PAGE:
The budgerigar, Melopsittacus undulatus, is a small Australian desert parrot which in the last century has staged a massive evolutionary coup by becoming one of the most popular cage birds in the world. Selective breeding has produced varieties that are bright yellow, white, blue or turquoise. Wild budgies are usually darkish green, with a yellow face and fine black banding over the head and neck and down the back and wings. Interestingly, much of the banding, as well as some small patches on the face, shine brightly under UV light.
Populations are still very healthy in the wild. Budgies avoid the coasts, living in the dryer inland regions, and flocks are found deep into the central deserts. They're hardy birds, able to tolerate huge extremes in temperature. They feed on plant seeds and whatever bonus greenery they can find, and get by on very little water. Although if they're in captivity, they love to take baths. They're intelligent, extremely social birds, travelling in huge flocks from waterhole to waterhole. These flocks, made up of thousands of birds, are a spectacular sight in central Australia, if one flies over your car you'll be in the dark for at least a minute.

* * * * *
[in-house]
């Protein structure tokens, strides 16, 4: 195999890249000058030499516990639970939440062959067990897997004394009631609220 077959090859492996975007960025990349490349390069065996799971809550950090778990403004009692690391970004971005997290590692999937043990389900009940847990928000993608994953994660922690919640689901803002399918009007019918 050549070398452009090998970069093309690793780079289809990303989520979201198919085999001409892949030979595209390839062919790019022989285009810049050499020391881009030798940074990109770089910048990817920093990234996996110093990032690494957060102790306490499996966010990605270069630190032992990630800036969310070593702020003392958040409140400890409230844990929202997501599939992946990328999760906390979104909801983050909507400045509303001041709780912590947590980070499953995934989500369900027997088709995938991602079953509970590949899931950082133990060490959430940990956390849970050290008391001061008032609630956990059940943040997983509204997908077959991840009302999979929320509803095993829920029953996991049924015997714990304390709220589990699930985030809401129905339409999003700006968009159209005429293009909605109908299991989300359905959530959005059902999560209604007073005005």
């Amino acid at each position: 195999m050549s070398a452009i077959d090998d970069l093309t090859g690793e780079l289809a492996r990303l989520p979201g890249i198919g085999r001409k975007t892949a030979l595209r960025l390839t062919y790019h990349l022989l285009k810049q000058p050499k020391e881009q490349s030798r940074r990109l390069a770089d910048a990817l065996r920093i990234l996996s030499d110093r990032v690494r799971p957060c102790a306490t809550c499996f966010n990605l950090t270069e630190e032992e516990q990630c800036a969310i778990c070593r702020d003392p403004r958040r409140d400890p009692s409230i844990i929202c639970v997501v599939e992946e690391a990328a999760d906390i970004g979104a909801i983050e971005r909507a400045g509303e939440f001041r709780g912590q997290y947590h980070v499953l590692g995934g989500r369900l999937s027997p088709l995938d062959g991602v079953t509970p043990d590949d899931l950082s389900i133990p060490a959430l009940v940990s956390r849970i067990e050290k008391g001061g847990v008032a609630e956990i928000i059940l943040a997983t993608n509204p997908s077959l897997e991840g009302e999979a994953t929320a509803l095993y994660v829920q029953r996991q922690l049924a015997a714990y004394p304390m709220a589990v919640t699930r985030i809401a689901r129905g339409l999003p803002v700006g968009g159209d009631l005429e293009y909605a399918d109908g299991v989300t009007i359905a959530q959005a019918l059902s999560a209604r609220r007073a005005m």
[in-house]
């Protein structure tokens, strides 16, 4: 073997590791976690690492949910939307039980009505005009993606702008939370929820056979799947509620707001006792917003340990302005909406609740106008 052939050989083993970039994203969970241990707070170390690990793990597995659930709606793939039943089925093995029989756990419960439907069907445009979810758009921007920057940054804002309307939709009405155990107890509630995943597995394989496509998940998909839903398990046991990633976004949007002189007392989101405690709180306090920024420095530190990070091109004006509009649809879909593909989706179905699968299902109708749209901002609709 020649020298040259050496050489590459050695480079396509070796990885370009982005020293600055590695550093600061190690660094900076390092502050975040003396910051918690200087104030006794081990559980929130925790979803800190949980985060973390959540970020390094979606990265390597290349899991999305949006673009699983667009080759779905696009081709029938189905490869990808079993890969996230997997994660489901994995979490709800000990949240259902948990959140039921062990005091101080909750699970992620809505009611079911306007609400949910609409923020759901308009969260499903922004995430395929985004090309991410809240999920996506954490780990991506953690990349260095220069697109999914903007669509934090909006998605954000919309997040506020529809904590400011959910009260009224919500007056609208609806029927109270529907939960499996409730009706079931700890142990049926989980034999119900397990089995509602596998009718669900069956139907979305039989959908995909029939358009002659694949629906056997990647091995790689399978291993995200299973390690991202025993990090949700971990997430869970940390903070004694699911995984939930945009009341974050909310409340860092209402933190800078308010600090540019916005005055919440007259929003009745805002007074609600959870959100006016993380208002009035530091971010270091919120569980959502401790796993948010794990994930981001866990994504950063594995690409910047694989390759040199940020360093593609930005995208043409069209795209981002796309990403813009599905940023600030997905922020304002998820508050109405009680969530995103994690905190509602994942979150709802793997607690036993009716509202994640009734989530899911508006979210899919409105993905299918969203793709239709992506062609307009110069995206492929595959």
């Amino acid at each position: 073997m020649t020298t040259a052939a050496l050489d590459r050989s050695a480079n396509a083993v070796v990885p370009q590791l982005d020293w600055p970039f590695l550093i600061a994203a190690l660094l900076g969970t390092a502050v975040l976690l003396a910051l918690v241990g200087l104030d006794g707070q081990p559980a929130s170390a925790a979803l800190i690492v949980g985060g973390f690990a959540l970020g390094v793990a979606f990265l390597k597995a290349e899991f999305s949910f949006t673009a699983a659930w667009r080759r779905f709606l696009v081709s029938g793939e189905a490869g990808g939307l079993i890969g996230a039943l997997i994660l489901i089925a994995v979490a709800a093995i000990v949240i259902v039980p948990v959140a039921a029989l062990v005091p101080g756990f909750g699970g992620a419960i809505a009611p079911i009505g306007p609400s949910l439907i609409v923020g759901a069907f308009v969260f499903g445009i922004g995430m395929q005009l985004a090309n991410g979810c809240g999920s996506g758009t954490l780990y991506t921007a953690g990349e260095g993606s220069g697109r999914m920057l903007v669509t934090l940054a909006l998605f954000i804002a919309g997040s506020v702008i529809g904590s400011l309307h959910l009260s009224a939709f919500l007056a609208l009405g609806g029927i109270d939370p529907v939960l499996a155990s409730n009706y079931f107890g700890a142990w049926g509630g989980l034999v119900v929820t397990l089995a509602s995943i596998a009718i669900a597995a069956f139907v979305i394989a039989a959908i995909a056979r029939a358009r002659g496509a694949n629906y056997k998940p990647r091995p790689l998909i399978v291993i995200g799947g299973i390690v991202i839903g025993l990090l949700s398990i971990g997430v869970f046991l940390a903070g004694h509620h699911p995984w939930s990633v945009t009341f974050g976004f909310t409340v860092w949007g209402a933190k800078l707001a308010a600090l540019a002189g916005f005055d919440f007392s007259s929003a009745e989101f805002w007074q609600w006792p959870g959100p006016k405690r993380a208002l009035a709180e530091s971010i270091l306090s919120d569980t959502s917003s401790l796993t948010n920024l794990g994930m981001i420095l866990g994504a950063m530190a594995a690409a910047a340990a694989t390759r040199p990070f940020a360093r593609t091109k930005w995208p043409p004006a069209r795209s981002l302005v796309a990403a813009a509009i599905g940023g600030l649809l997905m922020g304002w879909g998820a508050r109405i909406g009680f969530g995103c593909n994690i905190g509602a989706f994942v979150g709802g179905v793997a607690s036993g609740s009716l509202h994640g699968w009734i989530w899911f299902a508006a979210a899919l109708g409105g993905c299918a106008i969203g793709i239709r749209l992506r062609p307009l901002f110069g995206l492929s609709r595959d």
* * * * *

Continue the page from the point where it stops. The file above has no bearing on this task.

They're also extremely loud. As anyone who owns or has met a budgie can confirm, they chatter almost continuously, a metallic burbling chirrup while perched, feeding, grooming, and even sometimes while sleeping. In the air, they have a louder version of this, a high pitched chattering, and an occassional two-note screech of a contact call. Which they do incessantly. Now imagine there's ten thousand of them, and on top of that they're all beating their wings at high speed. You get the picture.
They breed in hollows in trees, lined with feathers. Pairs tend to mate for life. In captivity, they should be given a nest box. Which is of course assuming you want more of them. Which you will. They're charming birds, my favourite parrot, they have a lot more individuality and character than the bigger, showier species. The only thing with more attitude and brain is a sulphur crested cockatoo. They're also an excellent aviary species, as a rule more than three pairs will get along fairly well, the more the better. Be warned, however: two or three pairs will fight like cats in a sack, for some reason. This tends to be the rule with most flock birds.
They also socialize very well with other species. We have a widowed female budgie who's taken up a rather worrying relationship with a female Rosy Bourke's Parrot, a pink, semi-nocturnal species about the same size as a budgie. They nest together and crop-feed each other. We're not entirely sure what's going on there...
And their name was provided by a desert Aboriginal language - it means "good to eat".